NEW YORK The battle for
U.S. market share is heating up as anti-dumping and
countervailing duties on corrosion-resistant steel from Germany
and South Korea come up for review in Washington.
Domestic steelmakers will vie to
maintain duties on their foreign competitors, while overseas
mills and their advocates will urge the repeal of the measures
when the U.S. International Trade Commission (ITC) holds a
hearing on the issue Jan. 9.
Since 1993, corrosion-resistant
steel plated with zinc-, aluminum-, nickel- or iron-based
alloys from Germany has been subject to anti-dumping duties of
10.02 percent, while most South Korean corrosion-resistant
steel has had anti-dumping duties of 17.7 percent and
countervailing duties of 1.15 percent. The anti-dumping duty
order on Posco Ltd. was revoked in 2010, while both Posco and
Dongbu Steel Co. Ltd. received no countervailing duty orders
during the original case or subsequent sunset reviews. Union
Steel Manufacturing Co. Ltd. was also excluded from the
original countervailing duty order.
The sunset review scheduled for
January will be the third since 2000.
Domestic steelmakers represented
at the reviewincluding U.S. Steel Corp., Nucor Corp.,
ArcelorMittal USA LLC, Steel Dynamics Inc. and AK Steel
Corp.will argue to keep the margins in place to protect
against allegedly unfair trade practices, sources familiar with
the case said.
"The use of our trade laws is
our finger in the dike," Steel Manufacturers Association (SMA)
president Thomas Danjczek told AMM. "(Trade) has to be
rule-based. It cant be a free-for-all where youre
selling below costs or youre subsidizing to a point where
its against the rules."
In the preliminary results of
the third five-year sunset reviews release in July, the
Commerce Departments International Trade Administration
issued preliminary anti-dumping margins of at least 9.35
percent on Thyssen Stahl AG and all other German producers and
exporters of corrosion-resistant steel, while South Korean
producers and exporters, excluding Posco, were issued
preliminary margins of at least 12.85 percent. In May, the
Commerce Department also preliminarily issued countervailing
duties of 1.26 percent on most South Korean material and of
0.57 percent and 0.75 percent for Posco and Dongbu,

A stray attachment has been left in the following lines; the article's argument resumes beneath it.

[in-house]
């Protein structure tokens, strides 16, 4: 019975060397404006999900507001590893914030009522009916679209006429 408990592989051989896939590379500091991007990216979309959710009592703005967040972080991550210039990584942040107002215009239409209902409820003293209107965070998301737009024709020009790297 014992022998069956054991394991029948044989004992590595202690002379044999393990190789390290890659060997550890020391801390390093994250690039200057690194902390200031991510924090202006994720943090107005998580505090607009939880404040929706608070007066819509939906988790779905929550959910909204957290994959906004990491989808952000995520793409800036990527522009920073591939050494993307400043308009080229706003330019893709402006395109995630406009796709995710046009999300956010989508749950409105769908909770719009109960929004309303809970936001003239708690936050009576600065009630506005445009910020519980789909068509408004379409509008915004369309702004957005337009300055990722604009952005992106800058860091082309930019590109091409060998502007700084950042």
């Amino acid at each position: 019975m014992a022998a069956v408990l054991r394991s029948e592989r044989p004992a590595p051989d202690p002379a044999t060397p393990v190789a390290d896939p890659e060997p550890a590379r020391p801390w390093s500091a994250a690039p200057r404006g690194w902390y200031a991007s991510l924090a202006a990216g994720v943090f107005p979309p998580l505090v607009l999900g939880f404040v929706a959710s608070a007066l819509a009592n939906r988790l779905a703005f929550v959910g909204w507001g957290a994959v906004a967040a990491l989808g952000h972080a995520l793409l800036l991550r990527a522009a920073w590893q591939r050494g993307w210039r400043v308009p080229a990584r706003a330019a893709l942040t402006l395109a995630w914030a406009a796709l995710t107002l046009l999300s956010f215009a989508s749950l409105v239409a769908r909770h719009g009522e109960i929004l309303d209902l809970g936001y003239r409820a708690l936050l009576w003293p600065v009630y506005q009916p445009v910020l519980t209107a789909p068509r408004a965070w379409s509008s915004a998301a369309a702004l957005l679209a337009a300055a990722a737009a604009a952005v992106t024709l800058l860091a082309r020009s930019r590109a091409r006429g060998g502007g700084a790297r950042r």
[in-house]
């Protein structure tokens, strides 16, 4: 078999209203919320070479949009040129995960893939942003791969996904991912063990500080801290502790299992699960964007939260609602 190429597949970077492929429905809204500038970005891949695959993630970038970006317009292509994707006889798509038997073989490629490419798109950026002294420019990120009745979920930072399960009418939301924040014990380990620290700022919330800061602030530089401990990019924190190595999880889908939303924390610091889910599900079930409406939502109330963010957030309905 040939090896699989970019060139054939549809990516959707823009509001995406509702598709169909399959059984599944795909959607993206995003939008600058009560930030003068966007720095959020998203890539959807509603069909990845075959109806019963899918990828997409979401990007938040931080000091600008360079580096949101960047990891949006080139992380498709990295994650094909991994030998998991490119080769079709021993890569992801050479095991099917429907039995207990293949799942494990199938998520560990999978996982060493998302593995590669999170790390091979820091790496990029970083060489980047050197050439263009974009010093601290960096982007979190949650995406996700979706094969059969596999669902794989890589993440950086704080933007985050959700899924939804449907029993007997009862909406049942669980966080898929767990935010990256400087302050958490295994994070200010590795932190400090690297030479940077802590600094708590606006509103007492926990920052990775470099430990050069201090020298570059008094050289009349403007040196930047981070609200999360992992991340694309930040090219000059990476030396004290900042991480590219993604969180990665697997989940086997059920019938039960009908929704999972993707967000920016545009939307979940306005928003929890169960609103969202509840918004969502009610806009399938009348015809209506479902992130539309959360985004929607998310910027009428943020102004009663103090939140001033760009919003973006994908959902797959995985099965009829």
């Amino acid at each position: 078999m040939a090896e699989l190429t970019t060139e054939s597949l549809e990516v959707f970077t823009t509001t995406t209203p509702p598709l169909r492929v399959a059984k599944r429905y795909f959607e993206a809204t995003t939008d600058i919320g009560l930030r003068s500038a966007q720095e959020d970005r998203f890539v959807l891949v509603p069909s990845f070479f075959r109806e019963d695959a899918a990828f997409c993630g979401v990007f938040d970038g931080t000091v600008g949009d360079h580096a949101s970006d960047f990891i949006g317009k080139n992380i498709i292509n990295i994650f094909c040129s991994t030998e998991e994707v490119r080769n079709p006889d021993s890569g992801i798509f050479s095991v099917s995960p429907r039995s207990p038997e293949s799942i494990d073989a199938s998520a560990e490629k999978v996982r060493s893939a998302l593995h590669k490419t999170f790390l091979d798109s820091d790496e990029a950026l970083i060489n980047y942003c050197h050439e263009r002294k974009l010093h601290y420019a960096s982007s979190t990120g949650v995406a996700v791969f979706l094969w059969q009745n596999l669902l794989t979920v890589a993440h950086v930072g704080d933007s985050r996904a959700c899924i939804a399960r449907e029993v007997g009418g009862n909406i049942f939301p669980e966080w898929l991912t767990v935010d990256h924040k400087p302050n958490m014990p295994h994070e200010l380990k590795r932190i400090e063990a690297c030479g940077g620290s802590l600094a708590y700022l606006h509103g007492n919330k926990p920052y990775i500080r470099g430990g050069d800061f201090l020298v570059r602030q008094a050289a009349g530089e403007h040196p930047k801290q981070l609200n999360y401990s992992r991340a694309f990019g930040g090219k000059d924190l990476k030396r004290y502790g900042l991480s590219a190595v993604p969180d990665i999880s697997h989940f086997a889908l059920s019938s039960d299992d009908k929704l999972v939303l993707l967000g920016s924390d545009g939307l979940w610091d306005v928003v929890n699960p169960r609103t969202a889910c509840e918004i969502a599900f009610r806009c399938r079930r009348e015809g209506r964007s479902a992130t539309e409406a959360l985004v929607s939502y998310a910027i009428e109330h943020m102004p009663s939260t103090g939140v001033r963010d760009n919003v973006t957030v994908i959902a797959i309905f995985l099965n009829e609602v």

"I think the facts are on our
side," Danjczek said.
But others say the U.S. auto
industry would benefit from cheaper steel if the dumping duties
were revoked. For example, Ford Motor Co., which is
participating in the review, is calling for the revocation of
import duties in order to promote competition in the steel
industry and reduce purchasing prices, according to its
"The Koreans and Germans are
still very export-oriented and the United States remains a very
attractive market," a source familiar with the case told
AMM. "And without the influence of duties, we think
they would target the auto market."
Ford claimed in its prehearing
brief that though it seeks the revocation of duties on South
Korea and Germany, it intends to continue purchasing nearly all
of its steel from North American producers as it has "a strong
preference for North American sourcing."
"The thing that is important
here is that corrosion-resistant steel is going to the
automotive sectorwhich is a very healthy sector of our
economy," David Phelps, president of the American Institute for
International Steel, told AMM.
Under current trade laws,
consumers who might be impacted by the outcome of the case are
not given interested party statuswhich would give them
access to court documents before the hearingbut they are
allowed to testify.
Phelps said that consumers
should be given more influence over decisions affecting their
"The auto companies have no
standing even though theyre the ones that pay the dumping
duties," Phelps said. "That the company paying the tax has no
say in whether there is a tax or how much the tax is is
The hearing scheduled for
January was postponed more than two months after its original
Nov. 1 date was pushed back due to the "severity and duration"
of Hurricane Sandy, according to a notice from the court. The
ITC will vote on the issue on Feb. 15.
Attorneys representing Steel
Dynamics, AK Steel, ArcelorMittal and ThyssenKrupp Steel USA
declined to comment, while counsel for Nucor, U.S. Steel, Ford,
Posco, Posco America, Dongbu, Union and Hyundai did not respond
to calls for comment.